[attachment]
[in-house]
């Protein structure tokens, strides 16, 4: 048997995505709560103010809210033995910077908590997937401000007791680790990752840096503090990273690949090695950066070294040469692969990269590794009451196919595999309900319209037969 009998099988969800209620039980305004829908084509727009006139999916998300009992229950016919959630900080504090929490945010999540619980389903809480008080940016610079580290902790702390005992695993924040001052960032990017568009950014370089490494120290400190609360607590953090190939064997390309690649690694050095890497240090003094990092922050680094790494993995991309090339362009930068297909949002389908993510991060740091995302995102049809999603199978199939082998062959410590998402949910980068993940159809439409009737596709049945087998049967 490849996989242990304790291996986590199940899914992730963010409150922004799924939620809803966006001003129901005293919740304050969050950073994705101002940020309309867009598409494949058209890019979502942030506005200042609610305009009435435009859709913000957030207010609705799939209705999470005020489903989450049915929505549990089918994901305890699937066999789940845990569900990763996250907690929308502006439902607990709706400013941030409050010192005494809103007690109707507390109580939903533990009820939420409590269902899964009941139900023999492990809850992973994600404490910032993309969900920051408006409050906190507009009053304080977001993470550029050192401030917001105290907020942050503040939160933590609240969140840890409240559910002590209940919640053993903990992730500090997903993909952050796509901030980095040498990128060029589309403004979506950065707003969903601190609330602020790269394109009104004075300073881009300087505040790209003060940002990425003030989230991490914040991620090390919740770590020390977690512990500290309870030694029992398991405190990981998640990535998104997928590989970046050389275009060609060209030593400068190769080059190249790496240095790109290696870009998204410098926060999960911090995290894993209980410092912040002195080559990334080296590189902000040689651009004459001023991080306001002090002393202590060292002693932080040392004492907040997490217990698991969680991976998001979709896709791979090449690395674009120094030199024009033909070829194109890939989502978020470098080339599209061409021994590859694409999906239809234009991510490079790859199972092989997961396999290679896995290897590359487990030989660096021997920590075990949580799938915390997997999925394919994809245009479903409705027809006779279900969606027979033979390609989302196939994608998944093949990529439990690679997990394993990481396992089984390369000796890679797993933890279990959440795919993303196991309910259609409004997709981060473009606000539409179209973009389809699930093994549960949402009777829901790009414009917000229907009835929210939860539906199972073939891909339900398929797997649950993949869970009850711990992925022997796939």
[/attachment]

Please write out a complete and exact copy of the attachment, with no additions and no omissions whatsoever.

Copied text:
[in-house]
């Protein structure tokens, strides 16, 4: 048997995505709560103010809210033995910077908590997937401000007791680790990752840096503090990273690949090695950066070294040469692969990269590794009451196919595999309900319209037969 009998099988969800209620039980305004829908084509727009006139999916998300009992229950016919959630900080504090929490945010999540619980389903809480008080940016610079580290902790702390005992695993924040001052960032990017568009950014370089490494120290400190609360607590953090190939064997390309690649690694050095890497240090003094990092922050680094790494993995991309090339362009930068297909949002389908993510991060740091995302995102049809999603199978199939082998062959410590998402949910980068993940159809439409009737596709049945087998049967 490849996989242990304790291996986590199940899914992730963010409150922004799924939620809803966006001003129901005293919740304050969050950073994705101002940020309309867009598409494949058209890019979502942030506005200042609610305009009435435009859709913000957030207010609705799939209705999470005020489903989450049915929505549990089918994901305890699937066999789940845990569900990763996250907690929308502006439902607990709706400013941030409050010192005494809103007690109707507390109580939903533990009820939420409590269902899964009941139900023999492990809850992973994600404490910032993309969900920051408006409050906190507009009053304080977001993470550029050192401030917001105290907020942050503040939160933590609240969140840890409240559910002590209940919640053993903990992730500090997903993909952050796509901030980095040498990128060029589309403004979506950065707003969903601190609330602020790269394109009104004075300073881009300087505040790209003060940002990425003030989230991490914040991620090390919740770590020390977690512990500290309870030694029992398991405190990981998640990535998104997928590989970046050389275009060609060209030593400068190769080059190249790496240095790109290696870009998204410098926060999960911090995290894993209980410092912040002195080559990334080296590189902000040689651009004459001023991080306001002090002393202590060292002693932080040392004492907040997490217990698991969680991976998001979709896709791979090449690395674009120094030199024009033909070829194109890939989502978020470098080339599209061409021994590859694409999906239809234009991510490079790859199972092989997961396999290679896995290897590359487990030989660096021997920590075990949580799938915390997997999925394919994809245009479903409705027809006779279900969606027979033979390609989302196939994608998944093949990529439990690679997990394993990481396992089984390369000796890679797993933890279990959440795919993303196991309910259609409004997709981060473009606000539409179209973009389809699930093994549960949402009777829901790009414009917000229907009835929210939860539906199972073939891909339900398929797997649950993949869970009850711990992925022997796939």